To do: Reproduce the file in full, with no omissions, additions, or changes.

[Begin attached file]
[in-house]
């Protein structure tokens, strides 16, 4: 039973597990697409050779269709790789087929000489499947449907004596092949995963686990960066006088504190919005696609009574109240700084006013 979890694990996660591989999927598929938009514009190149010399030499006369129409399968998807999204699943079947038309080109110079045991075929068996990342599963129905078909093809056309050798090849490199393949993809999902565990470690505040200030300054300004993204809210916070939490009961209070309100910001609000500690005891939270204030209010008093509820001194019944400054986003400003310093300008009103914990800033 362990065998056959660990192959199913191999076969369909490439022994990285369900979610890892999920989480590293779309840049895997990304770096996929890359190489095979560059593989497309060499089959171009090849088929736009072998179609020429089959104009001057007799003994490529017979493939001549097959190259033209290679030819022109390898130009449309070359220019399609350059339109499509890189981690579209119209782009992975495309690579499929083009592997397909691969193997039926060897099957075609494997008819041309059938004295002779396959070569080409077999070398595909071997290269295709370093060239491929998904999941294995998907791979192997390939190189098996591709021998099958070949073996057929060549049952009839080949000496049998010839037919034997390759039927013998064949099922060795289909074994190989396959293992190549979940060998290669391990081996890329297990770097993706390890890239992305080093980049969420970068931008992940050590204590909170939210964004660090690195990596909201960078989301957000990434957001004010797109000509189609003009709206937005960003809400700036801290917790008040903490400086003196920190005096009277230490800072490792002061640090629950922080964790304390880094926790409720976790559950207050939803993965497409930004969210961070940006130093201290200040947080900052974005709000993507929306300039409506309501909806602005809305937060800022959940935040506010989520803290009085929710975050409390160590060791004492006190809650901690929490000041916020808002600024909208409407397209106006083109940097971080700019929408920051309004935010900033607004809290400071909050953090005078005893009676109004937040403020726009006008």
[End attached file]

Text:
[in-house]
């Protein structure tokens, strides 16, 4: 039973597990697409050779269709790789087929000489499947449907004596092949995963686990960066006088504190919005696609009574109240700084006013 979890694990996660591989999927598929938009514009190149010399030499006369129409399968998807999204699943079947038309080109110079045991075929068996990342599963129905078909093809056309050798090849490199393949993809999902565990470690505040200030300054300004993204809210916070939490009961209070309100910001609000500690005891939270204030209010008093509820001194019944400054986003400003310093300008009103914990800033 362990065998056959660990192959199913191999076969369909490439022994990285369900979610890892999920989480590293779309840049895997990304770096996929890359190489095979560059593989497309060499089959171009090849088929736009072998179609020429089959104009001057007799003994490529017979493939001549097959190259033209290679030819022109390898130009449309070359220019399609350059339109499509890189981690579209119209782009992975495309690579499929083009592997397909691969193997039926060897099957075609494997008819041309059938004295002779396959070569080409077999070398595909071997290269295709370093060239491929998904999941294995998907791979192997390939190189098996591709021998099958070949073996057929060549049952009839080949000496049998010839037919034997390759039927013998064949099922060795289909074994190989396959293992190549979940060998290669391990081996890329297990770097993706390890890239992305080093980049969420970068931008992940050590204590909170939210964004660090690195990596909201960078989301957000990434957001004010797109000509189609003009709206937005960003809400700036801290917790008040903490400086003196920190005096009277230490800072490792002061640090629950922080964790304390880094926790409720976790559950207050939803993965497409930004969210961070940006130093201290200040947080900052974005709000993507929306300039409506309501909806602005809305937060800022959940935040506010989520803290009085929710975050409390160590060791004492006190809650901690929490000041916020808002600024909208409407397209106006083109940097971080700019929408920051309004935010900033607004809290400071909050953090005078005893009676109004937040403020726009006008």